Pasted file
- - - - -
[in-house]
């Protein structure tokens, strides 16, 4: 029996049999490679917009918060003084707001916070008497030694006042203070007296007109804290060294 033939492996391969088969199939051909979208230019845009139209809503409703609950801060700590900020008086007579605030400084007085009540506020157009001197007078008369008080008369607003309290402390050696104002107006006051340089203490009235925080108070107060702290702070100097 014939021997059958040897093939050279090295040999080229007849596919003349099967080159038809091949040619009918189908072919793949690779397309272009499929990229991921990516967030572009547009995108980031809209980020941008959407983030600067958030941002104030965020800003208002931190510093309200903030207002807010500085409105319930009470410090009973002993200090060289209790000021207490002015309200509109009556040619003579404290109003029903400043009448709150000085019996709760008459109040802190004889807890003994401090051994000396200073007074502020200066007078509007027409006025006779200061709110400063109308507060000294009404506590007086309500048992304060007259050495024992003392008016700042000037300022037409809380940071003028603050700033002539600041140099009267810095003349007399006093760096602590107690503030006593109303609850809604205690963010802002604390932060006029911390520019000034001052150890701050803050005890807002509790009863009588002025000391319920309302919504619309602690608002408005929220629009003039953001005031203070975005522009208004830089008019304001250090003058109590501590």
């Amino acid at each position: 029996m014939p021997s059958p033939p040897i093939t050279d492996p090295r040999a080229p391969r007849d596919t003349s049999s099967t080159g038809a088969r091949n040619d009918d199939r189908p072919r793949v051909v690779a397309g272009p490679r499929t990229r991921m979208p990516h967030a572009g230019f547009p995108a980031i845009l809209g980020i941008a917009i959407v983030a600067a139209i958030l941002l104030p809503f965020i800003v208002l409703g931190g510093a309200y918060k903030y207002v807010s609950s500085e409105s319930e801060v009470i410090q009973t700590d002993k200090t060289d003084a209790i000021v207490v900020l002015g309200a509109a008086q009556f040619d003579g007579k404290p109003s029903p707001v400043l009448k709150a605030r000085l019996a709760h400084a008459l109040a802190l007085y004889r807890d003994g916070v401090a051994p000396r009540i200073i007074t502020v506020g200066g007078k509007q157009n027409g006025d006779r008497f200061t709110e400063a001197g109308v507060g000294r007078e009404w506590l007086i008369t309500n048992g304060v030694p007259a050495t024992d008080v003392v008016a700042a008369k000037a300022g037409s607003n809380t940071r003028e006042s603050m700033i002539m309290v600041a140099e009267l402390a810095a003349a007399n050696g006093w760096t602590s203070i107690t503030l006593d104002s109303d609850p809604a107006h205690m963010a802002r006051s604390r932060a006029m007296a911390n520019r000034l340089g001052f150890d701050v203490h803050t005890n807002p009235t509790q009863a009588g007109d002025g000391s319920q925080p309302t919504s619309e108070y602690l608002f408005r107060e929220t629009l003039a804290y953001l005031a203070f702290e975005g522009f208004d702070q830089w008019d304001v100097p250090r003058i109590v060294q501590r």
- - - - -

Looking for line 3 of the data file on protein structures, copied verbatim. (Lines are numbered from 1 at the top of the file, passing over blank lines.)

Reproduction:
């Amino acid at each position: 029996m014939p021997s059958p033939p040897i093939t050279d492996p090295r040999a080229p391969r007849d596919t003349s049999s099967t080159g038809a088969r091949n040619d009918d199939r189908p072919r793949v051909v690779a397309g272009p490679r499929t990229r991921m979208p990516h967030a572009g230019f547009p995108a980031i845009l809209g980020i941008a917009i959407v983030a600067a139209i958030l941002l104030p809503f965020i800003v208002l409703g931190g510093a309200y918060k903030y207002v807010s609950s500085e409105s319930e801060v009470i410090q009973t700590d002993k200090t060289d003084a209790i000021v207490v900020l002015g309200a509109a008086q009556f040619d003579g007579k404290p109003s029903p707001v400043l009448k709150a605030r000085l019996a709760h400084a008459l109040a802190l007085y004889r807890d003994g916070v401090a051994p000396r009540i200073i007074t502020v506020g200066g007078k509007q157009n027409g006025d006779r008497f200061t709110e400063a001197g109308v507060g000294r007078e009404w506590l007086i008369t309500n048992g304060v030694p007259a050495t024992d008080v003392v008016a700042a008369k000037a300022g037409s607003n809380t940071r003028e006042s603050m700033i002539m309290v600041a140099e009267l402390a810095a003349a007399n050696g006093w760096t602590s203070i107690t503030l006593d104002s109303d609850p809604a107006h205690m963010a802002r006051s604390r932060a006029m007296a911390n520019r000034l340089g001052f150890d701050v203490h803050t005890n807002p009235t509790q009863a009588g007109d002025g000391s319920q925080p309302t919504s619309e108070y602690l608002f408005r107060e929220t629009l003039a804290y953001l005031a203070f702290e975005g522009f208004d702070q830089w008019d304001v100097p250090r003058i109590v060294q501590r």